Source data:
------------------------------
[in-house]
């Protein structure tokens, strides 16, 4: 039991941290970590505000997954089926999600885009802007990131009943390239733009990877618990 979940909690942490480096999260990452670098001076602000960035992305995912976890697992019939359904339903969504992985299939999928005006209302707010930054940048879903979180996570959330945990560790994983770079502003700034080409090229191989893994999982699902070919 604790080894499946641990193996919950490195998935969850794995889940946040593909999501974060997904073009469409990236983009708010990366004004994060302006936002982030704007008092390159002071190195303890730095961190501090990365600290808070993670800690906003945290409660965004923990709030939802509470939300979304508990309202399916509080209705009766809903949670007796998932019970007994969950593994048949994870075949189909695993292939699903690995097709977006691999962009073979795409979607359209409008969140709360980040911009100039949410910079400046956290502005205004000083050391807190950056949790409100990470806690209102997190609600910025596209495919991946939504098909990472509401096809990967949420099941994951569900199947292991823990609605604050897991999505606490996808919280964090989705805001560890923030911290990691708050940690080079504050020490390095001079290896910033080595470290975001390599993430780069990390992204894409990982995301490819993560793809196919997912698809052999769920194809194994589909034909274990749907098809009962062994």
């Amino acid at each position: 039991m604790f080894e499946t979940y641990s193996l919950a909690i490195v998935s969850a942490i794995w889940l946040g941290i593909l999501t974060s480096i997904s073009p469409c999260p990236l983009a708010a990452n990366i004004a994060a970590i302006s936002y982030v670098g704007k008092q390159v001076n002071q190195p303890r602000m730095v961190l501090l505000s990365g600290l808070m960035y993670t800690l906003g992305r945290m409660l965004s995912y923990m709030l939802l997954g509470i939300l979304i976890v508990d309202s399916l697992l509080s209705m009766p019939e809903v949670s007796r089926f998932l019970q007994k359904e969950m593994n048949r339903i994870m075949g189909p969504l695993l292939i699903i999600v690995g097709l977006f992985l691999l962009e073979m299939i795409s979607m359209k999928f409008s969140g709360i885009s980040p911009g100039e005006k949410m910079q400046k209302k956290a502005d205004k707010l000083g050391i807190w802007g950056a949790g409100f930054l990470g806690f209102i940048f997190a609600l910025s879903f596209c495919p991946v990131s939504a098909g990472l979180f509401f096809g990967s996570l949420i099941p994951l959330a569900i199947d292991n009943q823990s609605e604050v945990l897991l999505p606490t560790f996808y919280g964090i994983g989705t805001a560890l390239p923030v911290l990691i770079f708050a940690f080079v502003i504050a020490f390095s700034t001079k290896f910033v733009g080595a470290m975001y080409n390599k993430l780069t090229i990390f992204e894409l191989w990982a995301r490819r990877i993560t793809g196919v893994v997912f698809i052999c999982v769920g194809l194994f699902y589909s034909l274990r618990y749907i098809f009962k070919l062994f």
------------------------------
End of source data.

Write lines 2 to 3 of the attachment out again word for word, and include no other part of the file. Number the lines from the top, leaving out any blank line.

């Protein structure tokens, strides 16, 4: 039991941290970590505000997954089926999600885009802007990131009943390239733009990877618990 979940909690942490480096999260990452670098001076602000960035992305995912976890697992019939359904339903969504992985299939999928005006209302707010930054940048879903979180996570959330945990560790994983770079502003700034080409090229191989893994999982699902070919 604790080894499946641990193996919950490195998935969850794995889940946040593909999501974060997904073009469409990236983009708010990366004004994060302006936002982030704007008092390159002071190195303890730095961190501090990365600290808070993670800690906003945290409660965004923990709030939802509470939300979304508990309202399916509080209705009766809903949670007796998932019970007994969950593994048949994870075949189909695993292939699903690995097709977006691999962009073979795409979607359209409008969140709360980040911009100039949410910079400046956290502005205004000083050391807190950056949790409100990470806690209102997190609600910025596209495919991946939504098909990472509401096809990967949420099941994951569900199947292991823990609605604050897991999505606490996808919280964090989705805001560890923030911290990691708050940690080079504050020490390095001079290896910033080595470290975001390599993430780069990390992204894409990982995301490819993560793809196919997912698809052999769920194809194994589909034909274990749907098809009962062994």
């Amino acid at each position: 039991m604790f080894e499946t979940y641990s193996l919950a909690i490195v998935s969850a942490i794995w889940l946040g941290i593909l999501t974060s480096i997904s073009p469409c999260p990236l983009a708010a990452n990366i004004a994060a970590i302006s936002y982030v670098g704007k008092q390159v001076n002071q190195p303890r602000m730095v961190l501090l505000s990365g600290l808070m960035y993670t800690l906003g992305r945290m409660l965004s995912y923990m709030l939802l997954g509470i939300l979304i976890v508990d309202s399916l697992l509080s209705m009766p019939e809903v949670s007796r089926f998932l019970q007994k359904e969950m593994n048949r339903i994870m075949g189909p969504l695993l292939i699903i999600v690995g097709l977006f992985l691999l962009e073979m299939i795409s979607m359209k999928f409008s969140g709360i885009s980040p911009g100039e005006k949410m910079q400046k209302k956290a502005d205004k707010l000083g050391i807190w802007g950056a949790g409100f930054l990470g806690f209102i940048f997190a609600l910025s879903f596209c495919p991946v990131s939504a098909g990472l979180f509401f096809g990967s996570l949420i099941p994951l959330a569900i199947d292991n009943q823990s609605e604050v945990l897991l999505p606490t560790f996808y919280g964090i994983g989705t805001a560890l390239p923030v911290l990691i770079f708050a940690f080079v502003i504050a020490f390095s700034t001079k290896f910033v733009g080595a470290m975001y080409n390599k993430l780069t090229i990390f992204e894409l191989w990982a995301r490819r990877i993560t793809g196919v893994v997912f698809i052999c999982v769920g194809l194994f699902y589909s034909l274990r618990y749907i098809f009962k070919l062994f």